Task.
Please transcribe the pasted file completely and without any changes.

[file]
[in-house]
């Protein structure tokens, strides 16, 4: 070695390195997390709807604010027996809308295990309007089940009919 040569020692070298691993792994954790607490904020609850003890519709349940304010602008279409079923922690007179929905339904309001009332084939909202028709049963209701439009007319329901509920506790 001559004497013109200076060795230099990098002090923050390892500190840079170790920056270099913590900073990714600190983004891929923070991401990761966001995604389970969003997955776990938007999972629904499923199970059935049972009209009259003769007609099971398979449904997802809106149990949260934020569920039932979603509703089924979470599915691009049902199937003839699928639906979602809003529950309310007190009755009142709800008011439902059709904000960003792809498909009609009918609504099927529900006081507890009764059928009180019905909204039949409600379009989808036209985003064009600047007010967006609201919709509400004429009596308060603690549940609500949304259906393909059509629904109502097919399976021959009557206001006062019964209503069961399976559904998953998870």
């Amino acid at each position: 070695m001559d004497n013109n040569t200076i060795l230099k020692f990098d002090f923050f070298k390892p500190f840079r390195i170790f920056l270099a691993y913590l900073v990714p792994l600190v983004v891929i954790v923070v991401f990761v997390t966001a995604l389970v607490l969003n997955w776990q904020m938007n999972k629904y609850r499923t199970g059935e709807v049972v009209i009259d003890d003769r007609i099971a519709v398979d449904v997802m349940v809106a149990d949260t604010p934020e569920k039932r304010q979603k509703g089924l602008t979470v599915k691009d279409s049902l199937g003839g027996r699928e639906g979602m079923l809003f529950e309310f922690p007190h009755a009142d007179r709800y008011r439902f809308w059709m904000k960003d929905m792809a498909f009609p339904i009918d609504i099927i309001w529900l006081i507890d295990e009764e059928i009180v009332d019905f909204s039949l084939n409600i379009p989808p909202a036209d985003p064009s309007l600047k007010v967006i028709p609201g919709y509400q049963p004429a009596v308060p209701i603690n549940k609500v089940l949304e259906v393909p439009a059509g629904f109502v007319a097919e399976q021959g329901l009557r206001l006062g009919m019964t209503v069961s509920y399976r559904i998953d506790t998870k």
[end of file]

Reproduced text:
[in-house]
């Protein structure tokens, strides 16, 4: 070695390195997390709807604010027996809308295990309007089940009919 040569020692070298691993792994954790607490904020609850003890519709349940304010602008279409079923922690007179929905339904309001009332084939909202028709049963209701439009007319329901509920506790 001559004497013109200076060795230099990098002090923050390892500190840079170790920056270099913590900073990714600190983004891929923070991401990761966001995604389970969003997955776990938007999972629904499923199970059935049972009209009259003769007609099971398979449904997802809106149990949260934020569920039932979603509703089924979470599915691009049902199937003839699928639906979602809003529950309310007190009755009142709800008011439902059709904000960003792809498909009609009918609504099927529900006081507890009764059928009180019905909204039949409600379009989808036209985003064009600047007010967006609201919709509400004429009596308060603690549940609500949304259906393909059509629904109502097919399976021959009557206001006062019964209503069961399976559904998953998870």
């Amino acid at each position: 070695m001559d004497n013109n040569t200076i060795l230099k020692f990098d002090f923050f070298k390892p500190f840079r390195i170790f920056l270099a691993y913590l900073v990714p792994l600190v983004v891929i954790v923070v991401f990761v997390t966001a995604l389970v607490l969003n997955w776990q904020m938007n999972k629904y609850r499923t199970g059935e709807v049972v009209i009259d003890d003769r007609i099971a519709v398979d449904v997802m349940v809106a149990d949260t604010p934020e569920k039932r304010q979603k509703g089924l602008t979470v599915k691009d279409s049902l199937g003839g027996r699928e639906g979602m079923l809003f529950e309310f922690p007190h009755a009142d007179r709800y008011r439902f809308w059709m904000k960003d929905m792809a498909f009609p339904i009918d609504i099927i309001w529900l006081i507890d295990e009764e059928i009180v009332d019905f909204s039949l084939n409600i379009p989808p909202a036209d985003p064009s309007l600047k007010v967006i028709p609201g919709y509400q049963p004429a009596v308060p209701i603690n549940k609500v089940l949304e259906v393909p439009a059509g629904f109502v007319a097919e399976q021959g329901l009557r206001l006062g009919m019964t209503v069961s509920y399976r559904i998953d506790t998870k």